Recently though, we were able to have a conversation about this topic that didn't veer into emotion and provided an answer that she could completely understand and agree with. The basis, they are two very different people. One is still a tween, while one is in her middle teen years. One is very capable, very independent and able to plan ahead to meet her needs, which in this case is, I'm going to need lunch later. The other, thinks, well I'm not hungry now, so I will probably never be hungry again and would happily go off to school with next to nothing and be starving by the time she gets back home.We are a double income household, so that going to school with nothing but a granola bar was a real thing that was happening.

It has nothing to do with babying one kid. I do not want to make her lunch. Trust. I barely want to make my own lunch, but given she still falls in the child category and not damn near close to an adult category I am legally and morally obligated to make sure she is taken care of. So if that means her ability to plan ahead despite how she feels at the moment  isn't fully developed yet, I kinda got to step up and make sure she gets taken care of.  If the other kid is the valedictorian of planning ahead, well I am going to surely nurture, encourage and take advantage of that quality for my own selfish, non-lunch making game.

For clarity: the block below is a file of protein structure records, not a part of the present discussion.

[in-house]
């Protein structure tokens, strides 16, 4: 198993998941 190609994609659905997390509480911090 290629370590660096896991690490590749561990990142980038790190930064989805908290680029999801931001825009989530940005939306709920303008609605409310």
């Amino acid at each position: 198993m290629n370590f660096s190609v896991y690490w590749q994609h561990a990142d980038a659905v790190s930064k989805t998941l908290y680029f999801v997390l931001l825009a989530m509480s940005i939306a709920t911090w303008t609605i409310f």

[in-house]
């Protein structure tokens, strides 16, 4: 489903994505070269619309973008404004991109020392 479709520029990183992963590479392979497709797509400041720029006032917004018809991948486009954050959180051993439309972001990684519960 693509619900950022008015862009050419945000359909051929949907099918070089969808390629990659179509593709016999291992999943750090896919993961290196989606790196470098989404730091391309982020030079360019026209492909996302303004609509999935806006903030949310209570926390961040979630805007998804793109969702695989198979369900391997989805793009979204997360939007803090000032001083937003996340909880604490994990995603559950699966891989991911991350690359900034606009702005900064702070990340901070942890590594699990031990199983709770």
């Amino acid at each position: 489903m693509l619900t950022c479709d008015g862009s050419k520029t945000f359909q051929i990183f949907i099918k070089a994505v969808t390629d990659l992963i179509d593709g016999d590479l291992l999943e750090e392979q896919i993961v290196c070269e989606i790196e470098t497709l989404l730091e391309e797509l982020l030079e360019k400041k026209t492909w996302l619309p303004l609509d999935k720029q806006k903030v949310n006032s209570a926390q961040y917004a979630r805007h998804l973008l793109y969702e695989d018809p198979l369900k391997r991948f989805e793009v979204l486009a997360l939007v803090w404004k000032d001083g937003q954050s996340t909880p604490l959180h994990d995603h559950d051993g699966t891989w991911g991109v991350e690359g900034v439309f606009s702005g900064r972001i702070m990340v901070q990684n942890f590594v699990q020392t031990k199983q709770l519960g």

To clarify, I am not, not taking care of the older one. Obviously I am legally and morally obligated to take care of her as well, but she doesn't need me in that way. She is more than capable and I feel if she went to school empty handed at this age, well that's on her. This is the kid taking meetings and accepting work opportunities based on where she needs to be in the future, two full years from now. Me making her lunch is a want, not a need.  Additionally I think it is important for her to see that the world is not equal or sometimes not even fair, by her way of thinking, anyway. I think it's valuable for them to see that as a parent I sometimes need to have a different approach for each of them because they are different people and different does not mean less. That is a big one I think. Different means not the same and that's it. It certainly isn't a unit of measure.

So as we head into this new school year, her and I were side by side this morning both prepping lunches for the week. Both of us ready to get back to structure and routines. Both of us already over making school lunches. One week down, many, many more to go.

Sunday, August 05, 2018

basic square crust pizza dough recipe

For a lot of years I used the same pizza dough recipe. It was completely fine. We had many a make your own pizza night with that very dough recipe with no complaints, but it really was nothing spectacular. It was just a nice serviceable pizza dough recipe.